Botanical Name: Inula helenium
Elecampane is known for its height, bright yellow, daisy-like flowers and large, aromatic roots. Elecampane root has been used in traditional European herbalism since the time of ancient Greece for its beneficial properties. The root can be infused, tinctured, added to herbal syrups, or used as a spice.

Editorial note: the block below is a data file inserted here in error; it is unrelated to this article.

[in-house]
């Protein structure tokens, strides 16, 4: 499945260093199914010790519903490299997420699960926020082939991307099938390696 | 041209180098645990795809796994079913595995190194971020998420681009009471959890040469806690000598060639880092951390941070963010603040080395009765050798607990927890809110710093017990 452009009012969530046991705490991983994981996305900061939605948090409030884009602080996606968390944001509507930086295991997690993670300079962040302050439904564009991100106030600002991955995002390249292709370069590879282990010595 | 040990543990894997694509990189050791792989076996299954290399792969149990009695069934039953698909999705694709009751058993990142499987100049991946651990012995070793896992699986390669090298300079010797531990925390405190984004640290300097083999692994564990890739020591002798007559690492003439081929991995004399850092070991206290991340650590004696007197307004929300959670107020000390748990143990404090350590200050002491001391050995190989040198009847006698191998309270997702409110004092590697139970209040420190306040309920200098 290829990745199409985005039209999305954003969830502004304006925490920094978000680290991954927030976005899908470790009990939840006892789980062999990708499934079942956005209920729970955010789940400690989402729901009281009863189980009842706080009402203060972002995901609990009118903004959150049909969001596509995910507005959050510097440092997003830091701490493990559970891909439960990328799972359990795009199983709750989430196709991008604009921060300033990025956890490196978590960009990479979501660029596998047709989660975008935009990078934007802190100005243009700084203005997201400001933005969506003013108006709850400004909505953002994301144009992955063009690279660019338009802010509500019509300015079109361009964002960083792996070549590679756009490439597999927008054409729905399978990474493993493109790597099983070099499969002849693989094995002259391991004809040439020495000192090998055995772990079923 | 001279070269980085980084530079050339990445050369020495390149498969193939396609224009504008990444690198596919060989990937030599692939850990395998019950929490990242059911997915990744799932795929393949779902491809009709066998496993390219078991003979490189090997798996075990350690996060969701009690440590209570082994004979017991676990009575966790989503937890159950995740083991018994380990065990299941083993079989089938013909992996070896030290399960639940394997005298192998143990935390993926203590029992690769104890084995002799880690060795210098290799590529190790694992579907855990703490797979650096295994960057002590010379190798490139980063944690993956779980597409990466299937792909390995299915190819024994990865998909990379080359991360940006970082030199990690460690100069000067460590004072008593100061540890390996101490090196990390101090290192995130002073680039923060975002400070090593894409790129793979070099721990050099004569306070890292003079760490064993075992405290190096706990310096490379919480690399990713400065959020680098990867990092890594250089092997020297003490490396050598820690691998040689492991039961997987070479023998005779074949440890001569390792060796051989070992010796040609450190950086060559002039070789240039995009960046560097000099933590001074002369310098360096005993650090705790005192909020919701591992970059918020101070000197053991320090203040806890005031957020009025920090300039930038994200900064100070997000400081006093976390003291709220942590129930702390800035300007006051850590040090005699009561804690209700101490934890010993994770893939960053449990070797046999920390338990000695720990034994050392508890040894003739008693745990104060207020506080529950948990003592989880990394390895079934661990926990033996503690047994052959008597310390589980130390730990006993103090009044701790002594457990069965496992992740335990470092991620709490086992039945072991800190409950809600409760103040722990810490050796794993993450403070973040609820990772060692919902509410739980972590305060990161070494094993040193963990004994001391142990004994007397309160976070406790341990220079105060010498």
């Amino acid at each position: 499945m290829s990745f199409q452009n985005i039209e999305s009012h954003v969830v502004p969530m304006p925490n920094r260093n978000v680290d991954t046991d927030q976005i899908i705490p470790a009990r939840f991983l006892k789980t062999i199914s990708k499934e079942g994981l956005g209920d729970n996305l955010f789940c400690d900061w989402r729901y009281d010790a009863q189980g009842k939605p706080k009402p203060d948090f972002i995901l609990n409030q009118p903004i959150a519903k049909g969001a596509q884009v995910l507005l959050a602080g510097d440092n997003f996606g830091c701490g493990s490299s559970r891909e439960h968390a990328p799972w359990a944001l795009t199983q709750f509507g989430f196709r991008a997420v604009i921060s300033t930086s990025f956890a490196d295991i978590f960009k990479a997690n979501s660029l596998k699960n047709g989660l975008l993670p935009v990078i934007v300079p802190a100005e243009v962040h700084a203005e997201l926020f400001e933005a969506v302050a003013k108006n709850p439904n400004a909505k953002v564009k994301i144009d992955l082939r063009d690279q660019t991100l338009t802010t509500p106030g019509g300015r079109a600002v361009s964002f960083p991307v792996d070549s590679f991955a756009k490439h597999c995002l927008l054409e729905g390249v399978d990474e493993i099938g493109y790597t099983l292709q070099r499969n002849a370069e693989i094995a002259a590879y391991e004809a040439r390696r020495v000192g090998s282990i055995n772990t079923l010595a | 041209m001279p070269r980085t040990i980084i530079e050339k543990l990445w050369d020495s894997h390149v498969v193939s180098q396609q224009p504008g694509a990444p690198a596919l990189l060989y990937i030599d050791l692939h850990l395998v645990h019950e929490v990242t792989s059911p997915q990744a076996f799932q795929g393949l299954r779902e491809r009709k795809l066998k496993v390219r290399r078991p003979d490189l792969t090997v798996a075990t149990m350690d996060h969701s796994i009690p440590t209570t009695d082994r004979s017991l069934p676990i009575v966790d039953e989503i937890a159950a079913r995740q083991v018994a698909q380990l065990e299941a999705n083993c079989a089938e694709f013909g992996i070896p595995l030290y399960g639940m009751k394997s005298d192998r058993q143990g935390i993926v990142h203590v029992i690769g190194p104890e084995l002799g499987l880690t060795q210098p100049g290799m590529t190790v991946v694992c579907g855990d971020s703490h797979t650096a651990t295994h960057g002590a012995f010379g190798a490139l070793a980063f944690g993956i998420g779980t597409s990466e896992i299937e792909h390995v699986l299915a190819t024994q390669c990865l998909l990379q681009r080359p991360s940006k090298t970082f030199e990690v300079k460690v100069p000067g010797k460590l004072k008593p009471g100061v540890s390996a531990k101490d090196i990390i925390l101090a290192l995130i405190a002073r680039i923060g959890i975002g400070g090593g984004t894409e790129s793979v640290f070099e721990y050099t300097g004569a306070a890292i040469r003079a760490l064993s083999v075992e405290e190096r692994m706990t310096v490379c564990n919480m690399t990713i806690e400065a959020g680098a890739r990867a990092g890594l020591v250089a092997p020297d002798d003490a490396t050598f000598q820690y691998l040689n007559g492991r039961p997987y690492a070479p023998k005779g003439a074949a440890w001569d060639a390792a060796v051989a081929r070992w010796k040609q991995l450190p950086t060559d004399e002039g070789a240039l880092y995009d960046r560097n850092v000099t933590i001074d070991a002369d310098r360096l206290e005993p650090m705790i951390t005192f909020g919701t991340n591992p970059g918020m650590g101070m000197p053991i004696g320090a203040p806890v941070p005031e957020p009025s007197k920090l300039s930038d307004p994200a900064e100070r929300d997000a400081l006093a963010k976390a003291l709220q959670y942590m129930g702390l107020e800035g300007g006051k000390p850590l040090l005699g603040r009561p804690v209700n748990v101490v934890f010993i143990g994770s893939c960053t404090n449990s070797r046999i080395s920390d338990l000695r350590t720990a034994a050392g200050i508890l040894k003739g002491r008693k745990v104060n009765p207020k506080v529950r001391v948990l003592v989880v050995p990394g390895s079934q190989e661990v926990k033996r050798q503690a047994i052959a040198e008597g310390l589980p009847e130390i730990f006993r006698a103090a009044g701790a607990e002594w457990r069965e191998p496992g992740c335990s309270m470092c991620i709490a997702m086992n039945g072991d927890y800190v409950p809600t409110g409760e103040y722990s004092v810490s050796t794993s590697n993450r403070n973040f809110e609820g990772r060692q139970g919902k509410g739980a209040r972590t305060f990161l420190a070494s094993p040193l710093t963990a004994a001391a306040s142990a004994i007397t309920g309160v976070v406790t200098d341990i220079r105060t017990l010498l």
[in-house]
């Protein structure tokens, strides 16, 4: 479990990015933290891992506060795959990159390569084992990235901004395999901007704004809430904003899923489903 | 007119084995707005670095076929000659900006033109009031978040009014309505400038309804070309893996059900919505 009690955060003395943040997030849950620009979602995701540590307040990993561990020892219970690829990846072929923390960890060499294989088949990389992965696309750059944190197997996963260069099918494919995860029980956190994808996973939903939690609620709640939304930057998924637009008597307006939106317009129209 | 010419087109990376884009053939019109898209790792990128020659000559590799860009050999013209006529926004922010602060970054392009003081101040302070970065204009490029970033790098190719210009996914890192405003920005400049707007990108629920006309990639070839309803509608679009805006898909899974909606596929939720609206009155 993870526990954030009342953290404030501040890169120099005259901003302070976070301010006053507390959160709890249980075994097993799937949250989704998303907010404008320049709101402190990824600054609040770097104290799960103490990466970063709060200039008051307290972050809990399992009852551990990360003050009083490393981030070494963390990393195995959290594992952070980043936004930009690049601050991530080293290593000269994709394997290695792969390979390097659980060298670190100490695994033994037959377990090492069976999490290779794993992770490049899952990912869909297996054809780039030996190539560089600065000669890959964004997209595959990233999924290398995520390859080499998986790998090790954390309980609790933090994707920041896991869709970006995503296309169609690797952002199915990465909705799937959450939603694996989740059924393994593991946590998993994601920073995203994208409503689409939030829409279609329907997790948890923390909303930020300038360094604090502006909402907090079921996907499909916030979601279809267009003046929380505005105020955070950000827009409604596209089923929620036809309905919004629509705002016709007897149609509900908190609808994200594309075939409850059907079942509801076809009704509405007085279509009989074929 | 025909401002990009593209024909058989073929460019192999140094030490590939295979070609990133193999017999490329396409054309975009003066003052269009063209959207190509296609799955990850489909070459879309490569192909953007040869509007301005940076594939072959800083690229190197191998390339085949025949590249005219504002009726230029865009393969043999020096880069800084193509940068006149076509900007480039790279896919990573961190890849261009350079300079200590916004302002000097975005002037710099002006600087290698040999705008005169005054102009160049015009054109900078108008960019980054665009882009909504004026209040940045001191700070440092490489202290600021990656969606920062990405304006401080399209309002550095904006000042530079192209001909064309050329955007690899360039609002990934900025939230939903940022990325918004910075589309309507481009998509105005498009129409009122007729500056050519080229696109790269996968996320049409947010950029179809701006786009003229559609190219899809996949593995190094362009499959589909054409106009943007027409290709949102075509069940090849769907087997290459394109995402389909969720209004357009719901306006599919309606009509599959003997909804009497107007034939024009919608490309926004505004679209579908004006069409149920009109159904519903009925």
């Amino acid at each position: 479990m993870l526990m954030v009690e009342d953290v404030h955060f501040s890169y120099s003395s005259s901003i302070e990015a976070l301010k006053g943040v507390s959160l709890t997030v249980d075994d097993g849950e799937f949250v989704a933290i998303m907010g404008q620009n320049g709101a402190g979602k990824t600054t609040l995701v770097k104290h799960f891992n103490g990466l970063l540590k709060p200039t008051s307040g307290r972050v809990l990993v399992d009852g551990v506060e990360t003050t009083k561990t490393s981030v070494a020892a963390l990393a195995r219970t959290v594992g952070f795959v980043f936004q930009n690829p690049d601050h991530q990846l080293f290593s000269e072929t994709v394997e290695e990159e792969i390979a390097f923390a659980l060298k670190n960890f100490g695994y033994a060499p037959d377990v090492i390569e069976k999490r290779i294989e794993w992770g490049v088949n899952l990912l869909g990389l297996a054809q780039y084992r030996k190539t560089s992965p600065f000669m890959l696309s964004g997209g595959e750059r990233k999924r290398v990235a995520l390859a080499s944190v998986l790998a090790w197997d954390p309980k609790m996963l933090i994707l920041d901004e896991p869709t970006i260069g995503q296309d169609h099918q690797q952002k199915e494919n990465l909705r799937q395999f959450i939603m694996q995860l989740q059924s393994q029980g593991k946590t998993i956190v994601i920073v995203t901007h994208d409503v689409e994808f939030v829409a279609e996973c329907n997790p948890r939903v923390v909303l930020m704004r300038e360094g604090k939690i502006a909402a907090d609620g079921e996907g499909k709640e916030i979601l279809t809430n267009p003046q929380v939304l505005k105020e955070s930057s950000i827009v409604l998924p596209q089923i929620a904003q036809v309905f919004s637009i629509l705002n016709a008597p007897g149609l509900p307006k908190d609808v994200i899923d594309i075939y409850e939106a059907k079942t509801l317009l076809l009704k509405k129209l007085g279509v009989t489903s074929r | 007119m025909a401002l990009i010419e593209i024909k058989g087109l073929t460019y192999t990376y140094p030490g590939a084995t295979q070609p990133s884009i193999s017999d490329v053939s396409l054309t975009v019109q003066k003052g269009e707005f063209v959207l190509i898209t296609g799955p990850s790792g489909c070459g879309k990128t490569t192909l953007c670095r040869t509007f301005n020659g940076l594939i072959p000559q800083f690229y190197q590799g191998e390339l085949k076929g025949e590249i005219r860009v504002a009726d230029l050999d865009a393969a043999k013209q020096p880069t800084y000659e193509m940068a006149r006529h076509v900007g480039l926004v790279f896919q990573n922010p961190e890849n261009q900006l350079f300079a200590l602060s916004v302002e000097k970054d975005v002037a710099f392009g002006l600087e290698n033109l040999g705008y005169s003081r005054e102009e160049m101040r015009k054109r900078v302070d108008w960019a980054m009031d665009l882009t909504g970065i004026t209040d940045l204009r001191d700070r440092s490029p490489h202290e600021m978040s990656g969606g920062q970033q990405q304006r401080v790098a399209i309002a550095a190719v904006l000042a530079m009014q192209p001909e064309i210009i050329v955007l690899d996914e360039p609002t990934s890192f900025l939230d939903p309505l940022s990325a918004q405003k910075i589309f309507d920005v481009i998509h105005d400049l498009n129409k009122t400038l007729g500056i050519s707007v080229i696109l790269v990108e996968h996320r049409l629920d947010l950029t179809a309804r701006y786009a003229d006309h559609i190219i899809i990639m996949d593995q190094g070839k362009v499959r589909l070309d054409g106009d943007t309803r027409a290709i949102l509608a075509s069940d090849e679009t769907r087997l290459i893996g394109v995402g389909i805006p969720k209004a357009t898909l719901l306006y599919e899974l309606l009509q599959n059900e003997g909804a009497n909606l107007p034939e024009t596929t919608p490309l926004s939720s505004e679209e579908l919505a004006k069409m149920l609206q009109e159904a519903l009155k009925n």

Elecampane is a member of the same plant family as the sunflowers and ragweed, native to southern and eastern Europe but naturalized around the world. It is named after Helen of Troy, who carried the flowers with her when Paris abducted her from Sparta. The 6- to 8-foot tall plant has large, pointed leaves with downy gray undersides, and yellow summer flowers. Elecampane is said to enhance psychic abilities and works involving scrying, as well as being one part of a nine-herb bath blend that is said to impart protection from witches.
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